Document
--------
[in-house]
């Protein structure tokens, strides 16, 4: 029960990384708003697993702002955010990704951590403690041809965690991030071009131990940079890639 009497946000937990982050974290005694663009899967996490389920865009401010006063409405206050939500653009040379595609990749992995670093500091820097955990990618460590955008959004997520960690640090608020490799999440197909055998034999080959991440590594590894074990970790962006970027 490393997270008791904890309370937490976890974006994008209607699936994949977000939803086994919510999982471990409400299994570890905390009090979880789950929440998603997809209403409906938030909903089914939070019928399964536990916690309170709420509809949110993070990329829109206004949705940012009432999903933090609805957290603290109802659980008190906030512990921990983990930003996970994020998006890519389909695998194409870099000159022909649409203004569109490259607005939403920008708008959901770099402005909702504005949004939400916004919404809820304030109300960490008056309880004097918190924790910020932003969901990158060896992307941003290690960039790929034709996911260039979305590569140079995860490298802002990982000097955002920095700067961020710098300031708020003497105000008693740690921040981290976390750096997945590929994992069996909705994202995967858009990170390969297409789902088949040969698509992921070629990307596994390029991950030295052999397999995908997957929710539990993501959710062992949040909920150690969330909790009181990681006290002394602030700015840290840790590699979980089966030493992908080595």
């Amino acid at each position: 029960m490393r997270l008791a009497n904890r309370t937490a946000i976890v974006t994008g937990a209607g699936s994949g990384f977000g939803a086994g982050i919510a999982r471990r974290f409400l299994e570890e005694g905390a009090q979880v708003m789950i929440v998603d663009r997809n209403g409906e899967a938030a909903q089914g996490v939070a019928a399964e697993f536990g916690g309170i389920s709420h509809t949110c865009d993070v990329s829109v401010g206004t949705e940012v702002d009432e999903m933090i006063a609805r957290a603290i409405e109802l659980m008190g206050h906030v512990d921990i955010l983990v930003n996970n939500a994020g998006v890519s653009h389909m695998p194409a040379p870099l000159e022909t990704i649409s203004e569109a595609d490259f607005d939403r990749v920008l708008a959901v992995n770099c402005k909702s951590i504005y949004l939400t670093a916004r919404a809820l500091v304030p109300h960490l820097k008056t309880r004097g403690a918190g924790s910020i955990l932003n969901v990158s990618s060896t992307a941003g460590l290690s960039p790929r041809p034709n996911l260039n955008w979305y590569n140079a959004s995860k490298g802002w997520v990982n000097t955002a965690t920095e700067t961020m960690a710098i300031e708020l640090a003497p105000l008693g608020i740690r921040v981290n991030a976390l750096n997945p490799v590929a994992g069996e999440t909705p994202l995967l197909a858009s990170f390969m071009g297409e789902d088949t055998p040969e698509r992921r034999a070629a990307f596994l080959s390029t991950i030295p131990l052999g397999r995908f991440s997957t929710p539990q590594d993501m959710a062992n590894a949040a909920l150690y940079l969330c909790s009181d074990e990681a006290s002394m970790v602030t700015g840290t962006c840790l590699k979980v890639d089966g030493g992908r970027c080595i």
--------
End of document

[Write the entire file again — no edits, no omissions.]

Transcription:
[in-house]
């Protein structure tokens, strides 16, 4: 029960990384708003697993702002955010990704951590403690041809965690991030071009131990940079890639 009497946000937990982050974290005694663009899967996490389920865009401010006063409405206050939500653009040379595609990749992995670093500091820097955990990618460590955008959004997520960690640090608020490799999440197909055998034999080959991440590594590894074990970790962006970027 490393997270008791904890309370937490976890974006994008209607699936994949977000939803086994919510999982471990409400299994570890905390009090979880789950929440998603997809209403409906938030909903089914939070019928399964536990916690309170709420509809949110993070990329829109206004949705940012009432999903933090609805957290603290109802659980008190906030512990921990983990930003996970994020998006890519389909695998194409870099000159022909649409203004569109490259607005939403920008708008959901770099402005909702504005949004939400916004919404809820304030109300960490008056309880004097918190924790910020932003969901990158060896992307941003290690960039790929034709996911260039979305590569140079995860490298802002990982000097955002920095700067961020710098300031708020003497105000008693740690921040981290976390750096997945590929994992069996909705994202995967858009990170390969297409789902088949040969698509992921070629990307596994390029991950030295052999397999995908997957929710539990993501959710062992949040909920150690969330909790009181990681006290002394602030700015840290840790590699979980089966030493992908080595």
């Amino acid at each position: 029960m490393r997270l008791a009497n904890r309370t937490a946000i976890v974006t994008g937990a209607g699936s994949g990384f977000g939803a086994g982050i919510a999982r471990r974290f409400l299994e570890e005694g905390a009090q979880v708003m789950i929440v998603d663009r997809n209403g409906e899967a938030a909903q089914g996490v939070a019928a399964e697993f536990g916690g309170i389920s709420h509809t949110c865009d993070v990329s829109v401010g206004t949705e940012v702002d009432e999903m933090i006063a609805r957290a603290i409405e109802l659980m008190g206050h906030v512990d921990i955010l983990v930003n996970n939500a994020g998006v890519s653009h389909m695998p194409a040379p870099l000159e022909t990704i649409s203004e569109a595609d490259f607005d939403r990749v920008l708008a959901v992995n770099c402005k909702s951590i504005y949004l939400t670093a916004r919404a809820l500091v304030p109300h960490l820097k008056t309880r004097g403690a918190g924790s910020i955990l932003n969901v990158s990618s060896t992307a941003g460590l290690s960039p790929r041809p034709n996911l260039n955008w979305y590569n140079a959004s995860k490298g802002w997520v990982n000097t955002a965690t920095e700067t961020m960690a710098i300031e708020l640090a003497p105000l008693g608020i740690r921040v981290n991030a976390l750096n997945p490799v590929a994992g069996e999440t909705p994202l995967l197909a858009s990170f390969m071009g297409e789902d088949t055998p040969e698509r992921r034999a070629a990307f596994l080959s390029t991950i030295p131990l052999g397999r995908f991440s997957t929710p539990q590594d993501m959710a062992n590894a949040a909920l150690y940079l969330c909790s009181d074990e990681a006290s002394m970790v602030t700015g840290t962006c840790l590699k979980v890639d089966g030493g992908r970027c080595i």